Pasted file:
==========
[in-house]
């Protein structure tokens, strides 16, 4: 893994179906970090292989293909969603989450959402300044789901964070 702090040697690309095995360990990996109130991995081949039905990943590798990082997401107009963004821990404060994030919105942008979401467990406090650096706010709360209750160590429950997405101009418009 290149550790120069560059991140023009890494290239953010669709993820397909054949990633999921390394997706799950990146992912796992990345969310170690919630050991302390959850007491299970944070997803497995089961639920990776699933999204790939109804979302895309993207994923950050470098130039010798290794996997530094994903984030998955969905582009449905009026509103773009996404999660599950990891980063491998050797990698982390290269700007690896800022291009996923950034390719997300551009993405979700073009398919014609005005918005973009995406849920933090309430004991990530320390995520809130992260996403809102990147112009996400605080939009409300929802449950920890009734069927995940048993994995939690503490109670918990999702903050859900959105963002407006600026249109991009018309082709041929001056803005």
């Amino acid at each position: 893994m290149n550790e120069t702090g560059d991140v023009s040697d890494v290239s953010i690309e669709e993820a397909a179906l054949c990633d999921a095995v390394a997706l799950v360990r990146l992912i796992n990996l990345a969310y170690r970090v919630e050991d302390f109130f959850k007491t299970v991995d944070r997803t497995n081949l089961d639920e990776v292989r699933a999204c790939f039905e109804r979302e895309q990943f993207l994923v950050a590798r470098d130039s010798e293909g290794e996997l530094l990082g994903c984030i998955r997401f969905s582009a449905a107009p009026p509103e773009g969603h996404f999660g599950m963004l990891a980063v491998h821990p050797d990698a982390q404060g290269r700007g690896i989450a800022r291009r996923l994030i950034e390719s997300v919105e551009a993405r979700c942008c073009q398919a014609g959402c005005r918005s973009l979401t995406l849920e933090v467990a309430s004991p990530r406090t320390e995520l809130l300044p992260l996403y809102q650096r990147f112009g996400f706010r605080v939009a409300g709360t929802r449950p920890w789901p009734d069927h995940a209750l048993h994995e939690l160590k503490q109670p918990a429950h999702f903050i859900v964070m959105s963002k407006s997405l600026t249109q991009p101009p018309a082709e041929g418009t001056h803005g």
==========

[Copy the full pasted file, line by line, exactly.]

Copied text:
[in-house]
């Protein structure tokens, strides 16, 4: 893994179906970090292989293909969603989450959402300044789901964070 702090040697690309095995360990990996109130991995081949039905990943590798990082997401107009963004821990404060994030919105942008979401467990406090650096706010709360209750160590429950997405101009418009 290149550790120069560059991140023009890494290239953010669709993820397909054949990633999921390394997706799950990146992912796992990345969310170690919630050991302390959850007491299970944070997803497995089961639920990776699933999204790939109804979302895309993207994923950050470098130039010798290794996997530094994903984030998955969905582009449905009026509103773009996404999660599950990891980063491998050797990698982390290269700007690896800022291009996923950034390719997300551009993405979700073009398919014609005005918005973009995406849920933090309430004991990530320390995520809130992260996403809102990147112009996400605080939009409300929802449950920890009734069927995940048993994995939690503490109670918990999702903050859900959105963002407006600026249109991009018309082709041929001056803005």
């Amino acid at each position: 893994m290149n550790e120069t702090g560059d991140v023009s040697d890494v290239s953010i690309e669709e993820a397909a179906l054949c990633d999921a095995v390394a997706l799950v360990r990146l992912i796992n990996l990345a969310y170690r970090v919630e050991d302390f109130f959850k007491t299970v991995d944070r997803t497995n081949l089961d639920e990776v292989r699933a999204c790939f039905e109804r979302e895309q990943f993207l994923v950050a590798r470098d130039s010798e293909g290794e996997l530094l990082g994903c984030i998955r997401f969905s582009a449905a107009p009026p509103e773009g969603h996404f999660g599950m963004l990891a980063v491998h821990p050797d990698a982390q404060g290269r700007g690896i989450a800022r291009r996923l994030i950034e390719s997300v919105e551009a993405r979700c942008c073009q398919a014609g959402c005005r918005s973009l979401t995406l849920e933090v467990a309430s004991p990530r406090t320390e995520l809130l300044p992260l996403y809102q650096r990147f112009g996400f706010r605080v939009a409300g709360t929802r449950p920890w789901p009734d069927h995940a209750l048993h994995e939690l160590k503490q109670p918990a429950h999702f903050i859900v964070m959105s963002k407006s997405l600026t249109q991009p101009p018309a082709e041929g418009t001056h803005g």